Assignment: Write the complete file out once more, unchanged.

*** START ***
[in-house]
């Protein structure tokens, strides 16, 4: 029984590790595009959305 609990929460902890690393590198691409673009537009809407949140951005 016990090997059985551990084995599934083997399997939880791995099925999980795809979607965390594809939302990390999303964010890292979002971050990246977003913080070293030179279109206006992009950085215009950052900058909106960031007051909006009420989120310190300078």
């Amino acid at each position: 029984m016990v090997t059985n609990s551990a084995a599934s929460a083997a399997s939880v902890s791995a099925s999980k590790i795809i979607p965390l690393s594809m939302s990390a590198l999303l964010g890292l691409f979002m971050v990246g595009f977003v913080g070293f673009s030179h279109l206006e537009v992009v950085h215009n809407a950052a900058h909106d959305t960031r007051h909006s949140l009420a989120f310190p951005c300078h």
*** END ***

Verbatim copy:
[in-house]
């Protein structure tokens, strides 16, 4: 029984590790595009959305 609990929460902890690393590198691409673009537009809407949140951005 016990090997059985551990084995599934083997399997939880791995099925999980795809979607965390594809939302990390999303964010890292979002971050990246977003913080070293030179279109206006992009950085215009950052900058909106960031007051909006009420989120310190300078």
């Amino acid at each position: 029984m016990v090997t059985n609990s551990a084995a599934s929460a083997a399997s939880v902890s791995a099925s999980k590790i795809i979607p965390l690393s594809m939302s990390a590198l999303l964010g890292l691409f979002m971050v990246g595009f977003v913080g070293f673009s030179h279109l206006e537009v992009v950085h215009n809407a950052a900058h909106d959305t960031r007051h909006s949140l009420a989120f310190p951005c300078h």